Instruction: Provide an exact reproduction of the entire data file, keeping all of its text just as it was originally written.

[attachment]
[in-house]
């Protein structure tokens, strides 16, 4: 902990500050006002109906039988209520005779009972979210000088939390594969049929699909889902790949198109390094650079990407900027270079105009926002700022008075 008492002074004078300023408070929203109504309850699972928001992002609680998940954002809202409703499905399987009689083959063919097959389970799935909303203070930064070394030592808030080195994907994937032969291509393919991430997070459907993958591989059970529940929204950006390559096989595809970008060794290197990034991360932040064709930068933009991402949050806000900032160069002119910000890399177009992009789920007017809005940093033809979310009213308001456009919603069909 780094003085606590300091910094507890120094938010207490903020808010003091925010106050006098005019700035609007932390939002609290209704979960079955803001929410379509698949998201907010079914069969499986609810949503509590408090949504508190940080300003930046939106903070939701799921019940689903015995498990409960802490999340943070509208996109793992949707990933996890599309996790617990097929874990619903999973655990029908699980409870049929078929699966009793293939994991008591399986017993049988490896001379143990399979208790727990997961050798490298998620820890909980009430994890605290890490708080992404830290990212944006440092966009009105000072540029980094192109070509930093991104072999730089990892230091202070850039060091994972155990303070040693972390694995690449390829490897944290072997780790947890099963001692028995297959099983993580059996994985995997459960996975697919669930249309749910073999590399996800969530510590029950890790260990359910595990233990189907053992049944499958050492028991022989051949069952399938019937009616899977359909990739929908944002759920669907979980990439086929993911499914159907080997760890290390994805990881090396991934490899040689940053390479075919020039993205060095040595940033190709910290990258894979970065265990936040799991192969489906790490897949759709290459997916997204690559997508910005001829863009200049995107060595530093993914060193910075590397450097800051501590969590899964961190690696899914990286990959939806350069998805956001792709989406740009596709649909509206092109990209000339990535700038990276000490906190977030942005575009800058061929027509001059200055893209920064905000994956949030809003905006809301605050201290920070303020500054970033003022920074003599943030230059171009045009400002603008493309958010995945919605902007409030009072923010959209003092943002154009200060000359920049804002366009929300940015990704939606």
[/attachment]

[in-house]
């Protein structure tokens, strides 16, 4: 902990500050006002109906039988209520005779009972979210000088939390594969049929699909889902790949198109390094650079990407900027270079105009926002700022008075 008492002074004078300023408070929203109504309850699972928001992002609680998940954002809202409703499905399987009689083959063919097959389970799935909303203070930064070394030592808030080195994907994937032969291509393919991430997070459907993958591989059970529940929204950006390559096989595809970008060794290197990034991360932040064709930068933009991402949050806000900032160069002119910000890399177009992009789920007017809005940093033809979310009213308001456009919603069909 780094003085606590300091910094507890120094938010207490903020808010003091925010106050006098005019700035609007932390939002609290209704979960079955803001929410379509698949998201907010079914069969499986609810949503509590408090949504508190940080300003930046939106903070939701799921019940689903015995498990409960802490999340943070509208996109793992949707990933996890599309996790617990097929874990619903999973655990029908699980409870049929078929699966009793293939994991008591399986017993049988490896001379143990399979208790727990997961050798490298998620820890909980009430994890605290890490708080992404830290990212944006440092966009009105000072540029980094192109070509930093991104072999730089990892230091202070850039060091994972155990303070040693972390694995690449390829490897944290072997780790947890099963001692028995297959099983993580059996994985995997459960996975697919669930249309749910073999590399996800969530510590029950890790260990359910595990233990189907053992049944499958050492028991022989051949069952399938019937009616899977359909990739929908944002759920669907979980990439086929993911499914159907080997760890290390994805990881090396991934490899040689940053390479075919020039993205060095040595940033190709910290990258894979970065265990936040799991192969489906790490897949759709290459997916997204690559997508910005001829863009200049995107060595530093993914060193910075590397450097800051501590969590899964961190690696899914990286990959939806350069998805956001792709989406740009596709649909509206092109990209000339990535700038990276000490906190977030942005575009800058061929027509001059200055893209920064905000994956949030809003905006809301605050201290920070303020500054970033003022920074003599943030230059171009045009400002603008493309958010995945919605902007409030009072923010959209003092943002154009200060000359920049804002366009929300940015990704939606």